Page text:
South Africa wants to invest about $170 million on its startups. That is good. Most African countries do those rituals: give money to companies as part of assisting them to grow. The problem is that no one goes back to see how these programs have performed, post implementations. Nigeria’s YouWin has come and gone; I am not sure anyone has a publication on the value created. We have no memory, and that is why we cannot plan effectively since today’s mistakes do not shape tomorrow’s strategies.
Personally, what the governments are doing is fine: we need to find ways to jumpstart companies. My problem is that they are focusing on the wrong entities in these intervention programs: they fund small business owners instead of entrepreneurs.
Finance minister Malusi Gigaba announced at today’s 2018 Budget Speech that the government will set aside R2.1-billion for startups.
“Work is being done to provide crucial funding to innovative small businesses when they need it most,” said Gigaba.
“A fund with an allocation of R2.1-billion over the medium term is being developed between the Departments of Small Businesses and Science and Technology, and benefit small and medium enterprises during the early startup phase.”
That is the problem: African governments are supporting small business owners when entrepreneurs would have done better. They know what they are doing. It it politically better to share $10,000 among ten citizens than to give $10,000 to expand a promising business. The ten people are potential voters. Yes, even the governments do not believe in those jobs creation capabilities. It is all positioning for political gains. Once you get your $1,000, you have gotten your share. The whole grand strategy is stalled.
Foreign development finance institutions (DFI) do not do a favor here: they come up with the outrageous statements that Africans are more “entrepreneurial” than say Americans because we have more “companies” per capita than Americans. They say those to our leaders who delight on them despite the clear ironies. Yes, by the time you visit Oshodi market (Lagos), you can count 10,000 sellers doing what one supermarket in U.S. can use 70 employees to do. The supermarket is one company; the Oshodi shops are 10,000 companies! Does that make us better? Not really.
But the DFIs are not trying to deceive: they are following the same manual even the U.S. Government uses where it counts Uber, Lyft and barbershop in the same league as newly created companies. Yes, when taking census and you want to know the number of new companies created, a barbershop is counted along with empires like Uber as new companies. What matters is that Uber has one Tax ID and the barbershop has also one Tax ID. It creates confusion when examining how new entities are creating values in economies.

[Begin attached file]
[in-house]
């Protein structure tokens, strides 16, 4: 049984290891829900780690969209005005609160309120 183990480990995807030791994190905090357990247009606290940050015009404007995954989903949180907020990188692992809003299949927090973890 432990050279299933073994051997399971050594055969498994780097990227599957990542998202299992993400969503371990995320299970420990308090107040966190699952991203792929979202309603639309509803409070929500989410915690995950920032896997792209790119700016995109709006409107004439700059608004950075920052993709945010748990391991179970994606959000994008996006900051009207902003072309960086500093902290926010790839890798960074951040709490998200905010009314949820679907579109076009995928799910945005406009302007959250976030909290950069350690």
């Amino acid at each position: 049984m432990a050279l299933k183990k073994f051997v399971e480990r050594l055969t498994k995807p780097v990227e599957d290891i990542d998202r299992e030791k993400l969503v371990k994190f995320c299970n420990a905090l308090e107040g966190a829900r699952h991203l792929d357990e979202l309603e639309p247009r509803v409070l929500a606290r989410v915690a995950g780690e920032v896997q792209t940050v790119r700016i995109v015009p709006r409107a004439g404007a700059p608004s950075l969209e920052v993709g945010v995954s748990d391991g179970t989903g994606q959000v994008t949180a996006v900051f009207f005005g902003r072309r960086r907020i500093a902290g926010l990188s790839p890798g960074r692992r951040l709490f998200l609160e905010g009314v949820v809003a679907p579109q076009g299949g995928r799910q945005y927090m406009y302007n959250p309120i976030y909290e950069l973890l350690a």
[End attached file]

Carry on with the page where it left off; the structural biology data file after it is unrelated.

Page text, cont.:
This is the hard part which everyone knows: small businesses do not scale. They are static with largely no scalable advantage. They have huge marginal cost which means that the owner does his or her thing monthly with no change. The woman that sells corn by the road side in Aba (Nigeria) is not an entrepreneur – she is a small business owner. An entrepreneur is someone who has built a scalable business where the fundamentals of the business make it possible that there is no bounded constraint to growth. Entrepreneurs give us startups, not small businesses.
NB: Startup in this content means going to create something of value with transformational impacts in the market. It is different from small business which could be barbing salon, selling corn along the roads, etc that rarely scales. You do not build such firms without focus.
“A company five years old can still be a startup,” writes Y Combinator accelerator head Paul Graham via email. “Ten [years old] would start to be a stretch.”…
One thing we can all agree on: the key attribute of a startup is its ability to grow. As Graham explains, a startup is a company designed to scale very quickly. It is this focus on growth unconstrained by geography which differentiates startups from small businesses.
Yes,startup has the fluidity and organic element to keep growing. It brings innovation, fixing specific frictions in the market, at SCALE. When a nation has many entrepreneurs, it creates pipelines for jobs. Small business owners rarely change the trajectory of the unemployment because their primary motivation is to create jobs for themselves. Entrepreneurs focus on expanding the world; they hire many people to do so.
So, a government policy when sharing the commonwealth to support firms that focuses on entrepreneurs would produce better results in Africa. That is why my proposition is always to focus on expanding businesses instead of looking at people to start new ones. That is the American model: they pump money into already growing ones with financial incentives in some specific sectors, over looking for people to start new ones. The model reduces the risk for government but it comes at a political high cost – only few would get the money and that could make politicians feel uneasy. Sure, politically, it sounds better that you empowered 10,000 people (most likely to fail) than 10 people (most likely to succeed).